30 Days of Night: Dark Days is the direct-to-video sequel to the 2007 film 30 Days of Night. The key words here are “direct-to-video” which often, but not always, has a connotation of being inferior. Unfortunately that is the case with this dismal sequel that casts aside everything that made the original so enjoyable to go for a “Blade” style action film.
It has been a years since the clan of vampires nearly wiped out the town of Barrow , AK. Stella Oleson (this time played by Kiele Sanchez) is still grieving over the death of her husband, Eben, who sacrificed himself to save the town. Of course, no one believes the real story about what happened in Barrow. Stella is on a crusade, touring the country at various speaking engagements, trying to convince people that vampires do exist. At one stop in Los Angeles , she rigs the auditorium with ultra-violet lighting, as she suspects the vampires are keeping an eye on her.
This throws the audience into a panic as they see a couple of vampires burn to a crisp, and they run out of the theater. Stella returns to her motel where she meets some unexpected guests…a trio of vampire hunters: Paul (Coiro), Amber (Baird) and Todd (Lost’s Harold Parrineau). They have been hunting vampires for sometime and have arrived to recruit Stella. They plan to assault the stronghold of the vampire queen Lilith, the one responsible for the attack on Barrow.
Reportedly Melissa George, who played Stella in the original film, left the production three days into shooting. Good move on her part. Dark Days is a poorly acted and sloppily filmed sequel. These may be the dumbest vampire hunters ever. Getting a tip on the queen’s location, they delve deep underground an industrial complex, FAR removed from light or the chance of escape and walk right into a trap. They lock themselves into a room to “hide” and apparently the vampires get bored and just leave them alone. Amber blames Stella for the disaster even though THEY show up in her room to recruit her. No, logic is not one of the film’s strengths.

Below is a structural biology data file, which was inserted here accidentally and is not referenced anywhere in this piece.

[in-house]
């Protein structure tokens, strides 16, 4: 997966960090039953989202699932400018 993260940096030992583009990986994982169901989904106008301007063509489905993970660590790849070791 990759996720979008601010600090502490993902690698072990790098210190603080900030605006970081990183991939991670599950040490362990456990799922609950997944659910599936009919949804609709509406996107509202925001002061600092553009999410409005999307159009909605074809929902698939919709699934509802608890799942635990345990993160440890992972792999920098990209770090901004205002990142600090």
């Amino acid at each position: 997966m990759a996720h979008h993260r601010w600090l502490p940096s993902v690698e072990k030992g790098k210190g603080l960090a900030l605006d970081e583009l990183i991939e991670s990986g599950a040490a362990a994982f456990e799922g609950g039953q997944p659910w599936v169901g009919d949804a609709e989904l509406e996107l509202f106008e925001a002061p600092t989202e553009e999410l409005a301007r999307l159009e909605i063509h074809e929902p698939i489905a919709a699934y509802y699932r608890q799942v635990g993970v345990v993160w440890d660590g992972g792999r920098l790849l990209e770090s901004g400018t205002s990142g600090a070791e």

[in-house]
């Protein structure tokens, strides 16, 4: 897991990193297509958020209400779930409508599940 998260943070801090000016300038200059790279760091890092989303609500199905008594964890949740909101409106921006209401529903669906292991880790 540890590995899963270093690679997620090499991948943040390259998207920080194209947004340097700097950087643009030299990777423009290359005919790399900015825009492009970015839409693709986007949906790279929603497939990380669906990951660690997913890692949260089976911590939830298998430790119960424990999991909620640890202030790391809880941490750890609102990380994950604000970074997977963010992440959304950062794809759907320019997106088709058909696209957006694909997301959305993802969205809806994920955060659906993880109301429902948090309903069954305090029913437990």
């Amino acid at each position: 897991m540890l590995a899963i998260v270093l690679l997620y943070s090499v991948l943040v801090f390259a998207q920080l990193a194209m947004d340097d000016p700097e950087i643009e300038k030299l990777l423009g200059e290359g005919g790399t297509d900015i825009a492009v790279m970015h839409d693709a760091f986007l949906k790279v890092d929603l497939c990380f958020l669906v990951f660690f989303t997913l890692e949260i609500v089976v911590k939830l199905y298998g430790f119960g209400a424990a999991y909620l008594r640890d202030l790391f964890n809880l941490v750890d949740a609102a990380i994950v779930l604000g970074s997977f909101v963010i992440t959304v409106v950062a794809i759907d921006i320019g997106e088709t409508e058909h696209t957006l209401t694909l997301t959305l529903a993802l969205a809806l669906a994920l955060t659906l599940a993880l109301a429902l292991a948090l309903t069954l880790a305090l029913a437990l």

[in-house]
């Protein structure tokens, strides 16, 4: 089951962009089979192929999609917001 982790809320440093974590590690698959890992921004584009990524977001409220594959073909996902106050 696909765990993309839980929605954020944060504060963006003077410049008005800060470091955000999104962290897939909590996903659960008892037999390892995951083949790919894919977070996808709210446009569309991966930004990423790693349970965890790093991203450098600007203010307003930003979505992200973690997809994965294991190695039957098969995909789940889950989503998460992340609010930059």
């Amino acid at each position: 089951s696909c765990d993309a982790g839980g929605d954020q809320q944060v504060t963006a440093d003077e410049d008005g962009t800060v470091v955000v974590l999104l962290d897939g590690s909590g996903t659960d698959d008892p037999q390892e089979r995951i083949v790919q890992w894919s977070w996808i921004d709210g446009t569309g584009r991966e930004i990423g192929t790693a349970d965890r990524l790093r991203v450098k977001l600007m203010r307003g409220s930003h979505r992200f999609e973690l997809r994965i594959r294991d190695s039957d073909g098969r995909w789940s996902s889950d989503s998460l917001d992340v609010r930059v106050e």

What made the original so good was the claustrophobic tone. The people were trapped in Barrow like one of those nested eggs. They were stuck in town, shut off from the outside world, hiding out in buildings and then hiding out in attics of buildings, just hoping to survive until the Sun returned while the vampires toyed with them like catnip. None of that suspense is on display as director Ben Ketai goes for action more than horror and that’s the downfall of the film. Rather than a horror film this is an action film where the protagonists happen to be vampires.
The only intriguing twist was the introduction of the Vampire Queen Lilith but she does little more than stand about scowling with her black eyes. Apparently she intends to return to Barrow and finish the job which makes little sense when there are certainly many other little towns they could attack without raising the suspicion of a return to Barrow.
Sanchez, whose bulk of her work has been in TV, simply isn’t strong enough to carry a lead role and Parrineau is essentially wasted. There’s loads of blood that should satisfy gore hounds but 30 Days of Night: Dark Days is a major letdown for the many fans of the first film and comic series.
Audio Commentary with Director Ben Ketai and Producer J.R. Young
Graphic Inspirations: Comic to Film – An interactive feature that allows you to scroll through various panels from the graphic novel and click on your controller to see the corresponding scene from the film that features interviews with the Director and writers. There are seven scenes in all to examine.
The Gritty Realism of Dark Days (10:07) – A short, behind-the-scenes featurettes that focuses on the dark and edgy industrialized look of the film including a look at set design and make-up effects. Also features cast interviews.